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Wychert or witchert (with a number of variant spellings existing and meaning "white earth") is a natural blend of white chalk and clay[1] which is mixed with straw to make walls and buildings, usually then thatched or topped with red clay tiles. This historic method of building construction is localised to Haddenham and the surrounding local area in Buckinghamshire. One of the largest known wychert structures is Haddenham Methodist Church.[2]

The method of building with wychert is similar to that of a cob building. To maintain the rigid nature of wychert it must not become too dry for risk of crumbling, nor too wet for risk of turning to a slime. Keeping wychert well ventilated and not subject to excess condensation is therefore highly recommended. Any render applied to a wychert wall must therefore be of a breathable material — rendering wychert walls with a lime based render is therefore common practice.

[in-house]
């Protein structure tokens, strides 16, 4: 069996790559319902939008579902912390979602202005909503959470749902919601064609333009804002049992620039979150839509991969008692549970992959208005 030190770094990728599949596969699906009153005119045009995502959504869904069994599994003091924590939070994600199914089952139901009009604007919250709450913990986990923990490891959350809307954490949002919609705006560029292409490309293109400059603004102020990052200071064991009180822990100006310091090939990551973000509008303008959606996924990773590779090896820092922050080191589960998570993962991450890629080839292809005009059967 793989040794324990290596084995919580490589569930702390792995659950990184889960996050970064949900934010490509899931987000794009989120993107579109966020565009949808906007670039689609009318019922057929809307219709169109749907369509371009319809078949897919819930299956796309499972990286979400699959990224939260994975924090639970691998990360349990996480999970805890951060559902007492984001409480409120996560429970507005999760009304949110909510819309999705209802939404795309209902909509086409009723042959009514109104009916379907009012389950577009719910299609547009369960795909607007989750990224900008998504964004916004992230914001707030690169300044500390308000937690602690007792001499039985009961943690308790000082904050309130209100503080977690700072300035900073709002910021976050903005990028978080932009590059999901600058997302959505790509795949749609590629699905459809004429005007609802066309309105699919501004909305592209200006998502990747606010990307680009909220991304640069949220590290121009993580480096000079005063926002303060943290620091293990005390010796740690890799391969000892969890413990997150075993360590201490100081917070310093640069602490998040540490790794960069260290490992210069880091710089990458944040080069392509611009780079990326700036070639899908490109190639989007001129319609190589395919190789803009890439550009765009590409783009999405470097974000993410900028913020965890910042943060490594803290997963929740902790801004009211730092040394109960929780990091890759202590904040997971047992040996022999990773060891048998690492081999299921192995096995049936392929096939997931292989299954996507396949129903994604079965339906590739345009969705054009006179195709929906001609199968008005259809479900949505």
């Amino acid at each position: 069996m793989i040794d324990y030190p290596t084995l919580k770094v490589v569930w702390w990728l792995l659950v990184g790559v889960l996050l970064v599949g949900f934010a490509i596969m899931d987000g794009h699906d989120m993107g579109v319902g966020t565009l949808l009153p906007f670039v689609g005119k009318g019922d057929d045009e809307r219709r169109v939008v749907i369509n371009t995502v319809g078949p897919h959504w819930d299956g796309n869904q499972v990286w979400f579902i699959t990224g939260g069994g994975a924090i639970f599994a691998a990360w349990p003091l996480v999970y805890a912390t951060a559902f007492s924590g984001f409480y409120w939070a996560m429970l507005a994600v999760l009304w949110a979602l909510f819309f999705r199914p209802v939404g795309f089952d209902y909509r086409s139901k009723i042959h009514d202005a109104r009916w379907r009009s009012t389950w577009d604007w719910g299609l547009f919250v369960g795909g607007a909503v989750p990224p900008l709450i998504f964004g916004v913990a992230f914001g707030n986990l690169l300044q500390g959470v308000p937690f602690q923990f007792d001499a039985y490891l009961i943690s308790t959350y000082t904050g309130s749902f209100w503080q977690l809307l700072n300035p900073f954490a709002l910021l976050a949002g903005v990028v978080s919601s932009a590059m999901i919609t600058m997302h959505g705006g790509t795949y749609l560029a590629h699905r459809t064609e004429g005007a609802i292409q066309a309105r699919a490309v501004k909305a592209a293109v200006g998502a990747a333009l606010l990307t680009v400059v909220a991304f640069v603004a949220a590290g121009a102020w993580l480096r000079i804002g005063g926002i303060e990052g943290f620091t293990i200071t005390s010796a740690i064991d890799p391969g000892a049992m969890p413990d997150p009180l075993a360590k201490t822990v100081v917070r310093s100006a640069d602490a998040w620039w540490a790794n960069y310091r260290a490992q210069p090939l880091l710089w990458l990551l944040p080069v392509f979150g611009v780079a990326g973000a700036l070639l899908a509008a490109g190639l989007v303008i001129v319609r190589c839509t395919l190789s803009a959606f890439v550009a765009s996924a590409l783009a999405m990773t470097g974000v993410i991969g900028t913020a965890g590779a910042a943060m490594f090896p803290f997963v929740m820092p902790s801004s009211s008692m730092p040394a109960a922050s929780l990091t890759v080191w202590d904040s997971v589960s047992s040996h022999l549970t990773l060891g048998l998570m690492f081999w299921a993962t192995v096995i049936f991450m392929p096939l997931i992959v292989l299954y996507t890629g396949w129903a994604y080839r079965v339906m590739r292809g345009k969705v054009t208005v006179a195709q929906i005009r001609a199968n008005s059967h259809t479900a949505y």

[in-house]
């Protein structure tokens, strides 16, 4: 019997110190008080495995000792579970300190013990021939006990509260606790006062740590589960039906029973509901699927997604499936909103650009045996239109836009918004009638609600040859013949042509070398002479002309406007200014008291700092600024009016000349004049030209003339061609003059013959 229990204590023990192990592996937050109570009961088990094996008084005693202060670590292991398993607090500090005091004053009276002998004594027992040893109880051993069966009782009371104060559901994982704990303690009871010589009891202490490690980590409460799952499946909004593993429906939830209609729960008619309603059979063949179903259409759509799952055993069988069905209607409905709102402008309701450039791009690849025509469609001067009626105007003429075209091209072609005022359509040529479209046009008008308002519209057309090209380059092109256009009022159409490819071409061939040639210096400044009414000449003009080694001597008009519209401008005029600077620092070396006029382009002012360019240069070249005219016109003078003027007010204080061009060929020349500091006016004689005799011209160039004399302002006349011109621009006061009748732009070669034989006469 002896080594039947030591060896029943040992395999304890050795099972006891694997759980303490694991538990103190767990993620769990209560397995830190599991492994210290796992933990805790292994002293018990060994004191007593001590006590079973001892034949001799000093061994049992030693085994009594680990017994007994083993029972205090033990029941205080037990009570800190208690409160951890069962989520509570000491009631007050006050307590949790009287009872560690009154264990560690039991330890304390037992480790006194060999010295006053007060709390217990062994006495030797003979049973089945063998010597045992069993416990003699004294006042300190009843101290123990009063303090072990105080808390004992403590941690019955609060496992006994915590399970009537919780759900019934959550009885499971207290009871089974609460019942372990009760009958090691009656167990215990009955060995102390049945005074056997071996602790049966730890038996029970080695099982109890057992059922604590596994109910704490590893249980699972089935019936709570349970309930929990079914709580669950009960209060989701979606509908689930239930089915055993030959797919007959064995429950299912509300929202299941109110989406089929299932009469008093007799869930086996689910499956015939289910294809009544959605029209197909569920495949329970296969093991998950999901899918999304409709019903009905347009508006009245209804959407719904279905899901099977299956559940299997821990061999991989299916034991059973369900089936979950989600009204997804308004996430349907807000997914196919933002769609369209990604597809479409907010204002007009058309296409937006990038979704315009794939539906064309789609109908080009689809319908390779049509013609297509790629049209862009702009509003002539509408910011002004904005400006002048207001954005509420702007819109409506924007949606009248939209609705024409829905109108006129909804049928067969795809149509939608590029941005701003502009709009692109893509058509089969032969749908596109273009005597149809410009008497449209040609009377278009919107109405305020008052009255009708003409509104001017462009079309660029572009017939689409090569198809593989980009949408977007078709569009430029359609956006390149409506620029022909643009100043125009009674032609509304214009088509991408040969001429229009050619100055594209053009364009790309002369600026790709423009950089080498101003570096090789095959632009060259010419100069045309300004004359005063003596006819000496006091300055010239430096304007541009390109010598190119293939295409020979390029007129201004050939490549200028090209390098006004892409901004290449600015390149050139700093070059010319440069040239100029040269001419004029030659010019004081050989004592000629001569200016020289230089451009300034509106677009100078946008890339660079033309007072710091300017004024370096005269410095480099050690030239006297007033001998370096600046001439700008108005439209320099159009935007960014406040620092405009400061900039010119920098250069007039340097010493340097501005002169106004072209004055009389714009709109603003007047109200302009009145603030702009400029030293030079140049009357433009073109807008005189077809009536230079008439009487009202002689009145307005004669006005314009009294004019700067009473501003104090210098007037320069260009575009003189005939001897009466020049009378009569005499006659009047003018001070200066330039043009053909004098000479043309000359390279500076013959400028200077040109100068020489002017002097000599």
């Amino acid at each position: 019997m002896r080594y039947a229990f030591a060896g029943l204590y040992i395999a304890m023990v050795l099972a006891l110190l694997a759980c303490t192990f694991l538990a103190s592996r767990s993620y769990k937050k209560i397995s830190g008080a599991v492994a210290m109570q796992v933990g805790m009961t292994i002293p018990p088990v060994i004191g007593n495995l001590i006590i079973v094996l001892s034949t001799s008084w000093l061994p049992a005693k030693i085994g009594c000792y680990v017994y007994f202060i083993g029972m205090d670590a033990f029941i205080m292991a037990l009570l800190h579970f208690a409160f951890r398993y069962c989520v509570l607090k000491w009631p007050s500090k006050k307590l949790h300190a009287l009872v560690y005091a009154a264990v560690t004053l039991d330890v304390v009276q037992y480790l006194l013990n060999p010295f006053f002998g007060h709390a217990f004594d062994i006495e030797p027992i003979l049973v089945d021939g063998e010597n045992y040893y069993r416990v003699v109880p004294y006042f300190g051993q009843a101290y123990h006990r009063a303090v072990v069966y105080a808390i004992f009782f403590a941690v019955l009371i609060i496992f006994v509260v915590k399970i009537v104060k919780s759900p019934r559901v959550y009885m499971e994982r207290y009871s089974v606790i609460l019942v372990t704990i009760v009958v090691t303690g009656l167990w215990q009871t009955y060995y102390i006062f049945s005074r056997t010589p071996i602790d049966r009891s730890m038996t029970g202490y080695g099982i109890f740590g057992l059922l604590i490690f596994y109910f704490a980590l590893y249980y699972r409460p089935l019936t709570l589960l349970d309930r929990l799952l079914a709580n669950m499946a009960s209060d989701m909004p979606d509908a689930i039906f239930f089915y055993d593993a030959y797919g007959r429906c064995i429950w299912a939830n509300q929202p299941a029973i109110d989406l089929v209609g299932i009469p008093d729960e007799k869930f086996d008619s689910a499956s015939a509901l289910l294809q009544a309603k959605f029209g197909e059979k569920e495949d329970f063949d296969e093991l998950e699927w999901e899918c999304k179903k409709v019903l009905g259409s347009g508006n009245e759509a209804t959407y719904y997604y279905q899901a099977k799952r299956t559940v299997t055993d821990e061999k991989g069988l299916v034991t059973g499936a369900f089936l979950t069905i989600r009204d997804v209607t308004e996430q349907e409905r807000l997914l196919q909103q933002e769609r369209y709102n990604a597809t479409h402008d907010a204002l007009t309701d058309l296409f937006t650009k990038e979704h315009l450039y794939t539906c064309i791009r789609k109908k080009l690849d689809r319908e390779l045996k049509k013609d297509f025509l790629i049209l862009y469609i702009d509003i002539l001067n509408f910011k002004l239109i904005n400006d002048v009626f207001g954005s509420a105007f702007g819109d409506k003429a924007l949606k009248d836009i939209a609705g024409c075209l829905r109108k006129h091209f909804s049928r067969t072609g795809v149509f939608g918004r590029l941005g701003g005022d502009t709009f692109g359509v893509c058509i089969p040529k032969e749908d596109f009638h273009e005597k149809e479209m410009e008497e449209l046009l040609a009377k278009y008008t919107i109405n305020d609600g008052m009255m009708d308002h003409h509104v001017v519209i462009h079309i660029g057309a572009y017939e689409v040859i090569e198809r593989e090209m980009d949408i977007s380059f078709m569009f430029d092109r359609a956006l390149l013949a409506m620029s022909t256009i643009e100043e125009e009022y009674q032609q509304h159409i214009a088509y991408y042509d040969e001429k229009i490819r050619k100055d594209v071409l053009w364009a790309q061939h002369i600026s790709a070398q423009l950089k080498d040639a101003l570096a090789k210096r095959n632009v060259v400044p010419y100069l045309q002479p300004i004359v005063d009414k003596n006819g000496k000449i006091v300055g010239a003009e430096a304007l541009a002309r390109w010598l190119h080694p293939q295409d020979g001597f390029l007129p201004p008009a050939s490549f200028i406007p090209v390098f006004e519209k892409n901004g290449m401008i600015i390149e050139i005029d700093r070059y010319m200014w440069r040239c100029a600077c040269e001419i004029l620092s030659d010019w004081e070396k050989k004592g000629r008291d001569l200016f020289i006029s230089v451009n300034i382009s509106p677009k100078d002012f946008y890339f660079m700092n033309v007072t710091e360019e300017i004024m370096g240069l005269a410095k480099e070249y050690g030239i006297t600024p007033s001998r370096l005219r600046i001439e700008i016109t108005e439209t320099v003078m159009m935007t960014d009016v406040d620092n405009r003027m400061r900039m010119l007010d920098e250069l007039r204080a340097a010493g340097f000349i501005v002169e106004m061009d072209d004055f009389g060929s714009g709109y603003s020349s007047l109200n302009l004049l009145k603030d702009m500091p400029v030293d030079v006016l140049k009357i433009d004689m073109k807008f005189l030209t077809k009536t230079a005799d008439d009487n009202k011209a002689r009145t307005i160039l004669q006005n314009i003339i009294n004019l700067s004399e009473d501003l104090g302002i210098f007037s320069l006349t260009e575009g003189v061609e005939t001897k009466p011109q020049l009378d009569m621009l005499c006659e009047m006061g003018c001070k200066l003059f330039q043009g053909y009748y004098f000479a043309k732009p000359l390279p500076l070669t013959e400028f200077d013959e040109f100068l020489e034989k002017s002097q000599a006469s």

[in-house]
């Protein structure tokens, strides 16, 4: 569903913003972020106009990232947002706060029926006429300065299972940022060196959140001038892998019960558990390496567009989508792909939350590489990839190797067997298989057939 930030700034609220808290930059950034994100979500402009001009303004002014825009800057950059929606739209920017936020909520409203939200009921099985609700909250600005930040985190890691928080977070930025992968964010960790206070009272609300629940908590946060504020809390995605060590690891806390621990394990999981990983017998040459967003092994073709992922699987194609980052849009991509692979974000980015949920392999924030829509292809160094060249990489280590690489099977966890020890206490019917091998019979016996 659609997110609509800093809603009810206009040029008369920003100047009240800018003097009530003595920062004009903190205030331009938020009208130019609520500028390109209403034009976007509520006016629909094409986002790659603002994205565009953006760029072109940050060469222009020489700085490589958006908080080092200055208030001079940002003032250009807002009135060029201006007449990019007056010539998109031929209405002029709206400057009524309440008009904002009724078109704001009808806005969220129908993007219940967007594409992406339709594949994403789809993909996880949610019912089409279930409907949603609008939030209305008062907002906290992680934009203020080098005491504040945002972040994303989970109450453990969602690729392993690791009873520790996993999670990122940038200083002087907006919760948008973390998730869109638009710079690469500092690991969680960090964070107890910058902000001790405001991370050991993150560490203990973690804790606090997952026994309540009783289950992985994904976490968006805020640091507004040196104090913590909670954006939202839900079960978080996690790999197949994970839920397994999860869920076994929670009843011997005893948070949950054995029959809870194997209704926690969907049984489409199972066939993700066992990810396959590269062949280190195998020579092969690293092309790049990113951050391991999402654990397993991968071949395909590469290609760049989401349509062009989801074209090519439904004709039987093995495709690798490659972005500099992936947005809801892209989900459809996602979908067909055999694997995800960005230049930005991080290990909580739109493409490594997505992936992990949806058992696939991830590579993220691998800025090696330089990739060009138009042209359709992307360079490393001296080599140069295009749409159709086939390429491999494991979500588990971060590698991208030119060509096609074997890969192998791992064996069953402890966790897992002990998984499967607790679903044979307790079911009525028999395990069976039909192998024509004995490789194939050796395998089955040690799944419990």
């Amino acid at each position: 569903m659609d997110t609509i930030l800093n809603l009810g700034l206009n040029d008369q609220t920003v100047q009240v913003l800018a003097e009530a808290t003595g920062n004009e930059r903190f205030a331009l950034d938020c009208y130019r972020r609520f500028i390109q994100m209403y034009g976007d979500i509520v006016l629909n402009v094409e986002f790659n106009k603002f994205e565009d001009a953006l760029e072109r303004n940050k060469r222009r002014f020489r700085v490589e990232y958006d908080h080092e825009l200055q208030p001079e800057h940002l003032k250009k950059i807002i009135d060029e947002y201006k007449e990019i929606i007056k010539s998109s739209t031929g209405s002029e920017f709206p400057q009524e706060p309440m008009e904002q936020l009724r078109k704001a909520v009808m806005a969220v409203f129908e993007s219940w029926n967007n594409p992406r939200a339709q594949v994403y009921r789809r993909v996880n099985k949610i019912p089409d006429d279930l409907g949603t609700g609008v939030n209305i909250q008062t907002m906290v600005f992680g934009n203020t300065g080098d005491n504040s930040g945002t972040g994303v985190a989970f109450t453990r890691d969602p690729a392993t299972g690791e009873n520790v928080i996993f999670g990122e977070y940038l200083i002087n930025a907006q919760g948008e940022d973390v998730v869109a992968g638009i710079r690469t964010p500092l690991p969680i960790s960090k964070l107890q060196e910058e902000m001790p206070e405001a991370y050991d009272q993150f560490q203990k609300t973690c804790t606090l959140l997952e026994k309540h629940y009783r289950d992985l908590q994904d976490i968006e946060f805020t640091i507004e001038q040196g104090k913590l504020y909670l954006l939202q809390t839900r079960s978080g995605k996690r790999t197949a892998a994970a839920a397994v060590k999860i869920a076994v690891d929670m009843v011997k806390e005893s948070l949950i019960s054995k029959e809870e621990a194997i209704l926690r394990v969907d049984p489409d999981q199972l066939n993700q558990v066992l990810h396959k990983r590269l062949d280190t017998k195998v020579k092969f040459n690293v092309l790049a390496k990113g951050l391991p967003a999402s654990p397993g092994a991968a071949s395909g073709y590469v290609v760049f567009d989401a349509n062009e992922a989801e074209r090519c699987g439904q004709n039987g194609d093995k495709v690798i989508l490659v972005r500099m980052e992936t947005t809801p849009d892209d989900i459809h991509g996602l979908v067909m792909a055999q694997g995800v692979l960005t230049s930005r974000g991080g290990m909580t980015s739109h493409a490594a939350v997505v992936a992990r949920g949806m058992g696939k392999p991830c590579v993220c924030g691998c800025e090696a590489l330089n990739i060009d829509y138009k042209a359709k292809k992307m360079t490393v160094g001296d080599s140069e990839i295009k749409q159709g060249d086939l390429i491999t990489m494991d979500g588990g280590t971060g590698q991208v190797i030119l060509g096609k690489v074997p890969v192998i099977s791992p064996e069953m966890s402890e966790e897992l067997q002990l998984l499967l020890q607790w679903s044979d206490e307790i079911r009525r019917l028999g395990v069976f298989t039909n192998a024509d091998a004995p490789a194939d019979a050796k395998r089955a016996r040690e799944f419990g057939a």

A wychert house has been constructed at Chiltern Open Air Museum in Chalfont St Giles, Buckinghamshire.

See also[edit]


  1. ^ Sharpe, Geoffrey R. Traditional Buildings of the English Countryside: An Illustrated Guide. London: I.B. Tauris; 2011. 155. Print.
  2. ^ http://www.aylesburyvale.org.uk/churches/circuit-churches/haddenham.html

External links[edit]